I suppose before there were Barnes & Nobles with nifty identifying books and prior to when Al Gore invented the Internet, we had to rely on our parents, grandparents and teachers to tell us the names of things. Now, Google can help us put names the creatures in the world around us.
That is, if you believe everything you read on the Internet.
Giving a name to an animal, a bug or a plant is the beginning of knowing the nature of that animal, bug or plant. When you can name it, you can refer to IT, add to your library of information about IT. It provides a pinpoint reference for what IT is. You can explain IT to others and feel on a first-name familiarity with IT. IT becomes a part of you.
At least, that’s what I think.
In the seven years we’ve lived here on this property (about 21 or so acres), I’ve made some on-again, off-again efforts at putting names to things. Now, with my nifty new camera by my side, I can photograph IT and then do research to identify IT that doesn’t have to rely on my aging memory.
And with this nifty new blog, I can check to make sure that I’m not off track about what IT is. I can ask people like Ruthie to help! Or maybe even Julie, the uber-naturalist, would drop by and straighten me out!
Out here in the country, the farmers give their own names to things. For example, Farmer Rudy, who tends our hay field, calls some of the vines in our trees monkey vines. Now, a quick Google search tells me that there are, indeed, some plants called monkey vines. But the vines he’s referring to have little or nothing to do with the monkey vines mentioned on Google.
So just what ARE those darned monkey vines?
Similarly, the locals call these beautiful, wild flowers that twine up high through the trees trumpet flowers, no doubt because of their trumpet-like shape.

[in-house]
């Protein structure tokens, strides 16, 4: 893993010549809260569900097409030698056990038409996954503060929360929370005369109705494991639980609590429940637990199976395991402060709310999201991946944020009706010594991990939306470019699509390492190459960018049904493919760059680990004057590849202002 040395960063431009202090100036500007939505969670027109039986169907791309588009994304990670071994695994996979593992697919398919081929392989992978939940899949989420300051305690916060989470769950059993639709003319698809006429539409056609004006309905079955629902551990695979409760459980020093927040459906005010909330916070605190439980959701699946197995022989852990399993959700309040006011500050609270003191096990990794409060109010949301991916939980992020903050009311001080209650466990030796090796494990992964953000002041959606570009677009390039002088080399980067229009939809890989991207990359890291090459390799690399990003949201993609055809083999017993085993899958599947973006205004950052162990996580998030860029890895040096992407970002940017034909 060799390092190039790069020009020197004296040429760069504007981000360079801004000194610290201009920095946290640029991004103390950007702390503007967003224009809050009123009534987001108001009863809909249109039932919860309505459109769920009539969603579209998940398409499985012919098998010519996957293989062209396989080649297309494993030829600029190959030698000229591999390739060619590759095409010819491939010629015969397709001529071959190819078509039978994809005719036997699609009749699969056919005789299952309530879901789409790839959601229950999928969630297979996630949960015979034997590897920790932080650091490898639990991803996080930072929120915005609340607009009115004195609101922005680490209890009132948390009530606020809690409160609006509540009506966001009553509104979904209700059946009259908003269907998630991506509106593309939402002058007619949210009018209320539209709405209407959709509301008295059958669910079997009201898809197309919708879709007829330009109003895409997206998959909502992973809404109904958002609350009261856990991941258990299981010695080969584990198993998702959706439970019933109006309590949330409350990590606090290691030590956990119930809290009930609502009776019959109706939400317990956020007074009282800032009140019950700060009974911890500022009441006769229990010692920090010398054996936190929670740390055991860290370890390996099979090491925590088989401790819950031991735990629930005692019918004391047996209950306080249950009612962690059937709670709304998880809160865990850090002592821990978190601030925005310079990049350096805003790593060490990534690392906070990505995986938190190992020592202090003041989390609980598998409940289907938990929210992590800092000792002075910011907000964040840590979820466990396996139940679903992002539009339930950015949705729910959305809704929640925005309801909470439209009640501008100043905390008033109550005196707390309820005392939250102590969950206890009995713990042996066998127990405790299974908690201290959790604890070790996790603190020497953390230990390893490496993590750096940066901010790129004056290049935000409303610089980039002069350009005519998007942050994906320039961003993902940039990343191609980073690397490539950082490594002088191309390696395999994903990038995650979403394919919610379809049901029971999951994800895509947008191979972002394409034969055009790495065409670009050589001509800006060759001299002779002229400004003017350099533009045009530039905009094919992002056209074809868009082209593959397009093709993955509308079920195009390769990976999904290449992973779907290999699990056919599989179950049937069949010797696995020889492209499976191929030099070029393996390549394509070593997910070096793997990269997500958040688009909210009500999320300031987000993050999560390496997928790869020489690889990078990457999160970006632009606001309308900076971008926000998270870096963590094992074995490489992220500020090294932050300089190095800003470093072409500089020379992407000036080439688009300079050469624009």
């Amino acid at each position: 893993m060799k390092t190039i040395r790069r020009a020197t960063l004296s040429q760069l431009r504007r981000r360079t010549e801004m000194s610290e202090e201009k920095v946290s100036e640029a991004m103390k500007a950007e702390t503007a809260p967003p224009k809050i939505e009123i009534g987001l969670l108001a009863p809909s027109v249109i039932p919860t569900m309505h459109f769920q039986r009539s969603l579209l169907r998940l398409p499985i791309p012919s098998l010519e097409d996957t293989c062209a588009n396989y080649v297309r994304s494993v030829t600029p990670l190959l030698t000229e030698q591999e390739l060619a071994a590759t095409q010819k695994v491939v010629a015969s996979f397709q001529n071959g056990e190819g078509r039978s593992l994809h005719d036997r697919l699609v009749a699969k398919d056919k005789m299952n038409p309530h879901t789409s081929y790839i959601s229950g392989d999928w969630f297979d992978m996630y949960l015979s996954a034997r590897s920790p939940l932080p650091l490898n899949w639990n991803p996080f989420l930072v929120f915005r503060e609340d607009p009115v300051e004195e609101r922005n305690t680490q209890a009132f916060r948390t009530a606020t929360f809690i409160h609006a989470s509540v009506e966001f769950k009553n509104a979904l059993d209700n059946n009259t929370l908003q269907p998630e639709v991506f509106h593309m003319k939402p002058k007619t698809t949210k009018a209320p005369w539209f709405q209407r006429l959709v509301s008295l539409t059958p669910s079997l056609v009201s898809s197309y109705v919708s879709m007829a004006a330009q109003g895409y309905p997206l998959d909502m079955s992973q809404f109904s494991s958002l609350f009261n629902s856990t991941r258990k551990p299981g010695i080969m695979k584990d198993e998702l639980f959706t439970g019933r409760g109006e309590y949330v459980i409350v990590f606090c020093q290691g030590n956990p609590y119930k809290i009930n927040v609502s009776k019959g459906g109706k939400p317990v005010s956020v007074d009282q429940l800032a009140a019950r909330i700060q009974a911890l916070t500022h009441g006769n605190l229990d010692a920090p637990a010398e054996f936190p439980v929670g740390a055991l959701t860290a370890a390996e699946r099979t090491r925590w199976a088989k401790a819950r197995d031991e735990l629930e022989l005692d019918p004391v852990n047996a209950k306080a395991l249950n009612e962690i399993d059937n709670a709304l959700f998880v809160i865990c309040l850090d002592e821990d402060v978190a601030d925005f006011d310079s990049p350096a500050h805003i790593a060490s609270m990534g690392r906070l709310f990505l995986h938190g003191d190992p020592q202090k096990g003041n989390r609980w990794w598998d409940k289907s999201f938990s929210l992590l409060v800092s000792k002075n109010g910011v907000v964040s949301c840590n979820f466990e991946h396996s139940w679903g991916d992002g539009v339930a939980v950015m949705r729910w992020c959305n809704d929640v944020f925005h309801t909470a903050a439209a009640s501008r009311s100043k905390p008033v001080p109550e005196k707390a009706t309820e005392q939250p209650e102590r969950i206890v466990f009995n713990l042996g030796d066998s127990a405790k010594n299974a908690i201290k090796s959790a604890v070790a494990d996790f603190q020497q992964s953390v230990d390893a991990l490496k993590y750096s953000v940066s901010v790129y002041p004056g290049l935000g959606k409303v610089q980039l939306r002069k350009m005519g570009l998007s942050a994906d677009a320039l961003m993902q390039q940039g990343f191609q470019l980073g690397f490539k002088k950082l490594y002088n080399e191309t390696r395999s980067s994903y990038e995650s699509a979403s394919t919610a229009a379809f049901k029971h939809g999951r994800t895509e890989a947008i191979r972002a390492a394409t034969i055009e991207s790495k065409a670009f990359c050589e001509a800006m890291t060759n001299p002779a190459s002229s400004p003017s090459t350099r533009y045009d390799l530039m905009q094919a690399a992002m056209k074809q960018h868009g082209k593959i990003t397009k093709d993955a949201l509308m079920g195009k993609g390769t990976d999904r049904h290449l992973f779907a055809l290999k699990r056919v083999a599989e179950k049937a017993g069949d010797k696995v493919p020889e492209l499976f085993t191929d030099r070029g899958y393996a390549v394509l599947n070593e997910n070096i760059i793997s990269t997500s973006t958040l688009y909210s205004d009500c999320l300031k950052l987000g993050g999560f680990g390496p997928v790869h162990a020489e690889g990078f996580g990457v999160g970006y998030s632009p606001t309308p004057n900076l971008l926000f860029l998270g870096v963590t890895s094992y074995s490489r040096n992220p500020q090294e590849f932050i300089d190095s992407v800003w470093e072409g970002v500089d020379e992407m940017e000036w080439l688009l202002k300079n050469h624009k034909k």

Mystery Flower Identified – Trumpet Vine (Thanks Carol and Ruthie for the ID!)
But IS this a trumpet flower? We have dozens of them, providing bright spots of color in the foliage in the hot months of August.
Now, I’ve already threatened to have my own little butterfly gallery. So here are two more candidates.
Mystery butterfly #1
I’m pretty sure this is a butterfly and not a moth because of the knobby ends on his antennae. He’s a small, light green fellow. There are many of his mates that hang out with him at our butterfly bush–an aptly named bush if I ever met one.
Cabbage White Butterfly (Thanks Ruthie for the ID)
Similarly, this little white butterfly sporting the black spot is plentiful here at the Bumblebee Garden. I consider myself fortunate to have captured his image because they are usually flitting around rapidly, seldom landing for very long.
Cabbage White Butterfly
Not, I actually DO know the names of some things here at the Bumblebee Garden.
For example, I know that the box turtles around here are generally Eastern box turtles.
Eastern Box Turtle
One of the things I love about living out here is how people have respect for turtles. After a rain, it is not unusual to see dozens of turtles slowly crossing the road. People invariably drive around them. And it is not a rare scene to see someone stop a car and gently move a turtle off to the side. In fact, I have NEVER seen a squished box turtle. And there is PLENTY of other road kill around here.
Finally, I definitely know about these wild creatures.
They may look like tender fluffs of fur, but these animals are FIERCE. I just have to say the word “deer” in a normal tone of voice and they are on TRIPLE HIGH ALERT, darting from window to window, ready to stalk and chase down the offending creature. When I open the door, they RACE out and chase down the deer–at least until they hit the edge of the woods. They do not do woods.
They also know “squirrel,” “bird” and anything that begins with “Is that a…”
So there you go.
Anyone who wants to help advance my naturalist education, chime right in and give me the name for IT!